Ebenezer Stevens
Ebenezer Stevens

Information on this page is from History of Rensselaer Co., New York by Nathaniel Bartlett Sylvester, published in 1880.

The subject of this sketch is of English origin. It is related that as early as 1660 three brothers, Thomas, Richard, and Henry Stevens, settled in this country; that they distinguished themselves as soldiers in King Philip's war, and served as colonels.

Ebenezer Stevens, son of John and Elizabeth Stevens, natives of Massachusetts, was born in Sand Lake, Rensselaer Co., N. Y., June 10, 1802. He is a lineal descendant, undoubtedly, of about the fifth generation from Thomas Stevens, or "Stephens," as the name was originally spelled. John Stevens married Elizabeth Gillet, by whom he had nine children, viz.: Betsey, Polly, Nathan, John, Charles M., Permelia, Ebenezer, Harris, and Morgan, - all of whom are dead except Ebenezer. John Stevens settled in Sand Lake soon after the close of the Revolutionary war. He was a farmer by occupation; in politics was a Whig. He held nearly all the prominent official positions in that community, such as justice of the peace, assessor, supervisor of the town, and a member of the Assembly. As a man he was very much respected by all who knew him. Mrs. Stevens died in 1809, and Mr. Stevens married for his second wife Hannah Parsons, of Massachusetts. He died in 1832.

Ebenezer was reared on the farm, which honorable business he has followed, in connection with the lumber interest, ever since. His advantages for an education were confined to the common schools of that day. He left his father's home when fourteen year of age to live with his uncle, Richard Stevens, in New Marlboro, Berkshire Co., Mass., until he was twenty-two years of age, when he returned to Rensselaer County and settled in Grafton, where his father had settled about 1820. He married Mary, daughter of John and Louvica Robinson Worthington, July 5, 1827. She was born Nov. 7, 1803, in Grafton. Her parents were among the early pioneers of Grafton. Of this union six children were born, viz.: John W., Calvin, Henry E., Mary A. (deceased), Plowden, and Nellie.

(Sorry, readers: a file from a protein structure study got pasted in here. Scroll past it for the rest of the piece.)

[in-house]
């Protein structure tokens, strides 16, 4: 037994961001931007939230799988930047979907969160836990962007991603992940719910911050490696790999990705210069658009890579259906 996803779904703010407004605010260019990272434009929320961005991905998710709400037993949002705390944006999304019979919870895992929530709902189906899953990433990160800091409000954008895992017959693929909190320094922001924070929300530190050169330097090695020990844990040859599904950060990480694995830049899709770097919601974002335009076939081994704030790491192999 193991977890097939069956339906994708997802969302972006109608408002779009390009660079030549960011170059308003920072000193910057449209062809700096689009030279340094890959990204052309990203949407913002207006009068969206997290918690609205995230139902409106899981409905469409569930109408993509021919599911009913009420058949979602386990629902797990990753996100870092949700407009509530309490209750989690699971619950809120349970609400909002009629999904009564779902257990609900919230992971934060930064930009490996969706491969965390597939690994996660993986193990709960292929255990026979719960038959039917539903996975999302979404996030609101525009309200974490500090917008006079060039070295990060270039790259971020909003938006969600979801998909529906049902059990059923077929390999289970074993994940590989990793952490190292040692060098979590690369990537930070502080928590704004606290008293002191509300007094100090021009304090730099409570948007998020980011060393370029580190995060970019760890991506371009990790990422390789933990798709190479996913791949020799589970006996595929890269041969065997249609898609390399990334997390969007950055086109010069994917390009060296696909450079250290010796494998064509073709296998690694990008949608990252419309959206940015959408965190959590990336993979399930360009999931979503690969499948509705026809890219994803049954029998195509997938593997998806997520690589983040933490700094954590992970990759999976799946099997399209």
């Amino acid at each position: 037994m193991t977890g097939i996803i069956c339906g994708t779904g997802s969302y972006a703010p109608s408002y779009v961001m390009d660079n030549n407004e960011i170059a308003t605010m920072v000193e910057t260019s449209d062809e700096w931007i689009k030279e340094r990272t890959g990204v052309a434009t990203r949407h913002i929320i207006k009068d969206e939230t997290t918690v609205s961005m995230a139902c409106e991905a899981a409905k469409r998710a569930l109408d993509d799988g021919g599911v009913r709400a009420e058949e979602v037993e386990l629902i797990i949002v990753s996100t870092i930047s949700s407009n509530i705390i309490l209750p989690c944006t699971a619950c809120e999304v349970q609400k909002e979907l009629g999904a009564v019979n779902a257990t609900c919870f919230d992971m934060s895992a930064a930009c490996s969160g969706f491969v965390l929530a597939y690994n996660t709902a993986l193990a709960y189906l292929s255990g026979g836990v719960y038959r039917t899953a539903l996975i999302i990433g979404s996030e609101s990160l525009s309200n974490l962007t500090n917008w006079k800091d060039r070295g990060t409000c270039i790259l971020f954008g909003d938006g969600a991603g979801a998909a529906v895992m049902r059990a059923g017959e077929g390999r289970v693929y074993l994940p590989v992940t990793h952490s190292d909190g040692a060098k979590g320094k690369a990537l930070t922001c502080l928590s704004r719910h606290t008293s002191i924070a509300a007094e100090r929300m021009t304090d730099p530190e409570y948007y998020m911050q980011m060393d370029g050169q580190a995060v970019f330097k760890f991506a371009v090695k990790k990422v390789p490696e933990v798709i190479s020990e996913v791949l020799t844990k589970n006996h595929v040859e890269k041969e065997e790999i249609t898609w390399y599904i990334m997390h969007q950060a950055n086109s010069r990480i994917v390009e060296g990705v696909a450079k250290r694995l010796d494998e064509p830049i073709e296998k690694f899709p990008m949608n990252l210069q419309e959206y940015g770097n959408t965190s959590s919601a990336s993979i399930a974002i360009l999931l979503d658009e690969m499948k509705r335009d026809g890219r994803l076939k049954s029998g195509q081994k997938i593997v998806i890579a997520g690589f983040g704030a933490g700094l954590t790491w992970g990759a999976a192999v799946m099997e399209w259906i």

Mr. Stevens settled on a farm in Grafton immediately after his marriage. Before his marriage he owned a half-interest in a saw-mill near the centre of Grafton. He commenced life a poor young man, but by his indomitable energy, which was characteristic of the family, he kept adding until he owned three saw-mills and about fourteen hundred acres of land. He also manufactured nail kegs.

In politics he was formerly a Jacksonian Democrat, but then the Republican party was organized he joined it. He has always taken a leading part in the politics of his town, having filled the various official positions, such as assessor, commissioner of highways, and supervisor. At one time Mr. Stevens owned nearly a half-interest in two turnpikes from Troy to Petersburg.

Mrs. and Mrs. Stevens are members of the Christian Church at Petersburgh, and Mrs. Stevens is one of the substantial workers in the same. He settled in Petersburgh, on the place where he now resides, in 1874, and has a fine little home about one mile north of South Petersburgh. His children are all well settled in life, and are enterprising business men.

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